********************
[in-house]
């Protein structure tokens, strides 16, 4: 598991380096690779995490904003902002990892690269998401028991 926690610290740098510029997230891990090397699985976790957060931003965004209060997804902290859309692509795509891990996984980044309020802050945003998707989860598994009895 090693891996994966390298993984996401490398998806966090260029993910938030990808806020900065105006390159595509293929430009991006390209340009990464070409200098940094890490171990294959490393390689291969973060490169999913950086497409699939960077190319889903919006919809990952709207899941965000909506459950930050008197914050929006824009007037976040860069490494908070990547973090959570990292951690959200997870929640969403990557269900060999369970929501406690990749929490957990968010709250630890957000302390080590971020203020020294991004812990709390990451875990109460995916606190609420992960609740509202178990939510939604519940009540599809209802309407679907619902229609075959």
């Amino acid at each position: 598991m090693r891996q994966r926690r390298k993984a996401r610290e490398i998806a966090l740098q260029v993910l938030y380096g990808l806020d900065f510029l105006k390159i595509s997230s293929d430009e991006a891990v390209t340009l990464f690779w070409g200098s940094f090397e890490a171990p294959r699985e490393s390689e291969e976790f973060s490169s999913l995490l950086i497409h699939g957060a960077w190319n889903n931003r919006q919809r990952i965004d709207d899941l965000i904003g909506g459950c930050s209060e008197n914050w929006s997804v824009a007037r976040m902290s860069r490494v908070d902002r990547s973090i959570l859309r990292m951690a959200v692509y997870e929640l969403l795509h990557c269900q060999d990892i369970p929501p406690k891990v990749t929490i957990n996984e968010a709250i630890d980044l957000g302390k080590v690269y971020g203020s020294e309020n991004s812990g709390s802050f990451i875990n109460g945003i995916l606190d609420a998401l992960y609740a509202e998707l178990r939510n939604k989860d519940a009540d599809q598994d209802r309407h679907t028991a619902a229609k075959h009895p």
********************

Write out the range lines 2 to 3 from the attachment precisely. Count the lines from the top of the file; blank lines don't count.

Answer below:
């Protein structure tokens, strides 16, 4: 598991380096690779995490904003902002990892690269998401028991 926690610290740098510029997230891990090397699985976790957060931003965004209060997804902290859309692509795509891990996984980044309020802050945003998707989860598994009895 090693891996994966390298993984996401490398998806966090260029993910938030990808806020900065105006390159595509293929430009991006390209340009990464070409200098940094890490171990294959490393390689291969973060490169999913950086497409699939960077190319889903919006919809990952709207899941965000909506459950930050008197914050929006824009007037976040860069490494908070990547973090959570990292951690959200997870929640969403990557269900060999369970929501406690990749929490957990968010709250630890957000302390080590971020203020020294991004812990709390990451875990109460995916606190609420992960609740509202178990939510939604519940009540599809209802309407679907619902229609075959």
């Amino acid at each position: 598991m090693r891996q994966r926690r390298k993984a996401r610290e490398i998806a966090l740098q260029v993910l938030y380096g990808l806020d900065f510029l105006k390159i595509s997230s293929d430009e991006a891990v390209t340009l990464f690779w070409g200098s940094f090397e890490a171990p294959r699985e490393s390689e291969e976790f973060s490169s999913l995490l950086i497409h699939g957060a960077w190319n889903n931003r919006q919809r990952i965004d709207d899941l965000i904003g909506g459950c930050s209060e008197n914050w929006s997804v824009a007037r976040m902290s860069r490494v908070d902002r990547s973090i959570l859309r990292m951690a959200v692509y997870e929640l969403l795509h990557c269900q060999d990892i369970p929501p406690k891990v990749t929490i957990n996984e968010a709250i630890d980044l957000g302390k080590v690269y971020g203020s020294e309020n991004s812990g709390s802050f990451i875990n109460g945003i995916l606190d609420a998401l992960y609740a509202e998707l178990r939510n939604k989860d519940a009540d599809q598994d209802r309407h679907t028991a619902a229609k075959h009895p």